This Court has long held that certain concerted refusals to deal are "so likely to restrict competition without any offsetting efficiency gains that they should be condemned as per se violations of § 1 of the Sherman Act." Northwest Wholesale Stationers, Inc. v. Pacific Stationery & Printing Co., 472 U.S. 284, 290 (1985). And the Court has repeatedly listed "[g]roup boycotts" among the classes of concerted refusals to deal that "merit per se invalidation." Id. at 293 (citing cases). Conduct that is properly classified as a "group boycott" is thus "conclusively presumed to be anticompetitive." Id. at 290, 294-295; FTC v. Indiana Fed'n of Dentists, 476 U.S. 447, 458 (1986) (conduct properly denominated a "boycott" is subject to "the per se rule"). See also, e.g., Arizona v. Maricopa County Med. Soc'y, 457 U.S. 332, 344 n.15 (1982) ("group boycotts" are "[a]mong the practices which the courts have heretofore deemed to be unlawful in and of themselves") (quoting Northern Pac. Ry. v. United States, 356 U.S. 1, 5 (1958)); United States v. General Motors Corp., 384 U.S. 127, 145-146 (1966) ("[g]roup boycotts" are "among those classes of restraints which from their nature or character [are] unduly restrictive" and thus "are conclusively presumed to be unreasonable") (internal quotation marks omitted); Summit Health, Ltd. v. Pinhas, 500 U.S. 322, 337 (1991) (Scalia, J., dissenting) ("group boycotts are per se violations").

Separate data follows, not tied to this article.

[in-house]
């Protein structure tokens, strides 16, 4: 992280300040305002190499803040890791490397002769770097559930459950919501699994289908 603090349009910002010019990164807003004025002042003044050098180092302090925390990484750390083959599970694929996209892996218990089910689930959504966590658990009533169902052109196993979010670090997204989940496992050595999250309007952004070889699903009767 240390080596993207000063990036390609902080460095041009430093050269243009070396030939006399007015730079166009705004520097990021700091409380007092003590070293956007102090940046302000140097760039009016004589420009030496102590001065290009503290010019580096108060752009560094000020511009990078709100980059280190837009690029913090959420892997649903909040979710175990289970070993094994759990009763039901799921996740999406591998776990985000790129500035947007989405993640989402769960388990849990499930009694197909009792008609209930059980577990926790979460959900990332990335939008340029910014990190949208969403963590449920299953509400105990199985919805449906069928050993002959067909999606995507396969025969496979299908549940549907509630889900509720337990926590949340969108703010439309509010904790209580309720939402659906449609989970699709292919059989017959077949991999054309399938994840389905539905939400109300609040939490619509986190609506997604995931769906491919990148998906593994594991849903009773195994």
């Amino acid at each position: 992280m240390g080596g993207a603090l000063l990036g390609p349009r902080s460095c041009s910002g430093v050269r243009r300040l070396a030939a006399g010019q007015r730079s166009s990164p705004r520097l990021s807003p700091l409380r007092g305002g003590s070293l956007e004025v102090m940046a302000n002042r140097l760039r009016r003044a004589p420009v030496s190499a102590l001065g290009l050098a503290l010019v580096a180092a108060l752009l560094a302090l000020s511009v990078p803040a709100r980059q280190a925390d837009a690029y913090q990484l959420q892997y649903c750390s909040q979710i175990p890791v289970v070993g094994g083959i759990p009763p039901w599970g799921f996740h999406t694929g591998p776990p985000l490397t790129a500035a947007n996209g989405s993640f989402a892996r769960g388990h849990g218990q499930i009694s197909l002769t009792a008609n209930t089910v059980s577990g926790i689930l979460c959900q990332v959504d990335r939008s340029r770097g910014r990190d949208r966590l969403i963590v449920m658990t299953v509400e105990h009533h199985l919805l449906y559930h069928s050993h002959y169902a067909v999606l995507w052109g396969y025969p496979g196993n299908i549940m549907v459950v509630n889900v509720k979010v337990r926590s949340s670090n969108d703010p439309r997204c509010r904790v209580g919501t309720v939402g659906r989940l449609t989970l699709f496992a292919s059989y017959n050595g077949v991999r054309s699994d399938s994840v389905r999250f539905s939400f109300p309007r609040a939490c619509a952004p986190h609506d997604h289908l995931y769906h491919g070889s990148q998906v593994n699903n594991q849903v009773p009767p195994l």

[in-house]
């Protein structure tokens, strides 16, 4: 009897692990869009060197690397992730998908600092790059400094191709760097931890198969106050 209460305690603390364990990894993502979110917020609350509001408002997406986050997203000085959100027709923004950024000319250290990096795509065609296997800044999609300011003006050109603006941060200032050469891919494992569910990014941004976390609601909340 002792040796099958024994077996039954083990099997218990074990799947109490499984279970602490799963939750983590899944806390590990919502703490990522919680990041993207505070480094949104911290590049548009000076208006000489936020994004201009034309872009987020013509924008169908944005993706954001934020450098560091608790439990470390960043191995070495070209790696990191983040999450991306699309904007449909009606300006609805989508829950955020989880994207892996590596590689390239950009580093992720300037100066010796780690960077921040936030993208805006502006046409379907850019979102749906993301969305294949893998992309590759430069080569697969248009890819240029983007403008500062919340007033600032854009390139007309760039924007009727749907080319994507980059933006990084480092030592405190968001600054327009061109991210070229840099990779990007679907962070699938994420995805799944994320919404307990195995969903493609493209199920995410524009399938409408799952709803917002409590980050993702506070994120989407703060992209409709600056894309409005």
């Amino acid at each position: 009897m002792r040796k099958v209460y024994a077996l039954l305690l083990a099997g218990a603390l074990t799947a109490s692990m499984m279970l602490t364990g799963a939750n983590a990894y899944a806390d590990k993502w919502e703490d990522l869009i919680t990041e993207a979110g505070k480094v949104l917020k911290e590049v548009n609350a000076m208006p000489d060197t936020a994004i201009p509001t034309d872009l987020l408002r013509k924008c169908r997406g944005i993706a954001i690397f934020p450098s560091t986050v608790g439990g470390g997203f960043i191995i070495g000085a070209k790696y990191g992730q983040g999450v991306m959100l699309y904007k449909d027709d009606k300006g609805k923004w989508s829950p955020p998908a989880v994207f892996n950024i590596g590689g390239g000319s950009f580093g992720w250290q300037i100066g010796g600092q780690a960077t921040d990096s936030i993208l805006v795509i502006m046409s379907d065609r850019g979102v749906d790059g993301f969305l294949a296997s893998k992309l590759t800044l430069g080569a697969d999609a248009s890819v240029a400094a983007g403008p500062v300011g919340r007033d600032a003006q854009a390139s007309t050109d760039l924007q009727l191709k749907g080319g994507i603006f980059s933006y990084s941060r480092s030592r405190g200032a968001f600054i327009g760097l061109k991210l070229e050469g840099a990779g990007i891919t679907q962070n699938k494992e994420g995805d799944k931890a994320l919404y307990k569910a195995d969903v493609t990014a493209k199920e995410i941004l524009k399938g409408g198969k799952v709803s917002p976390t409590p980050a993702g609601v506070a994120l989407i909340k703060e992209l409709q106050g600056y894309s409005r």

Because those restraints that are denominated "group boycott[s]" violate the Sherman Act "without regard to the reasonableness of the conduct in the circumstances," General Motors, 384 U.S. at 145-146, this Court has mandated that "[s]ome care" be exercised in "defining the [types] of concerted refusals to deal" that "fall within the forbidden category." Northwest Wholesale Stationers, 472 U.S. at 294; Indiana Fed'n of Dentists, 476 U.S. at 458 ("the category of restraints classed as group boycotts is not to be expanded indiscriminately"). The category does not encompass "every cooperative activity involving a restraint or exclusion." Northwest Wholesale Stationers, 472 U.S. at 295. It is restricted to "form[s] of concerted activity" that are "characteristically likely to result in predominately anticompetitive effects." Ibid.; accord Indiana Fed'n of Dentists, 476 U.S. at 458. Indeed, the Court has applied the "group boycott" label only to agreements among competitors that restricted their freedom to deal with third parties. See, e.g., Business Elecs. Corp. v. Sharp Elecs. Corp., 485 U.S. 717, 734 & n.5 (1988) ("group boycotts" are "agreements among competitors to refuse to deal" and "involve horizontal combinations") (quoting Robert Bork, The Antitrust Paradox 330 (1978)); Indiana Fed'n of Dentists, 476 U.S. at 458 (per se unlawful group boycott category "has generally been limited to cases in which firms with market power boycott suppliers or customers in order to discourage them from doing business with a competitor"); Northwest Wholesale Stationers, 472 U.S. at 294 (citing cases); cf. FTC v. Superior Court Trial Lawyers Ass'n, 493 U.S. 411, 434 (1990) (describing "boycotts" as "horizontal arrangement[s] among competitors").7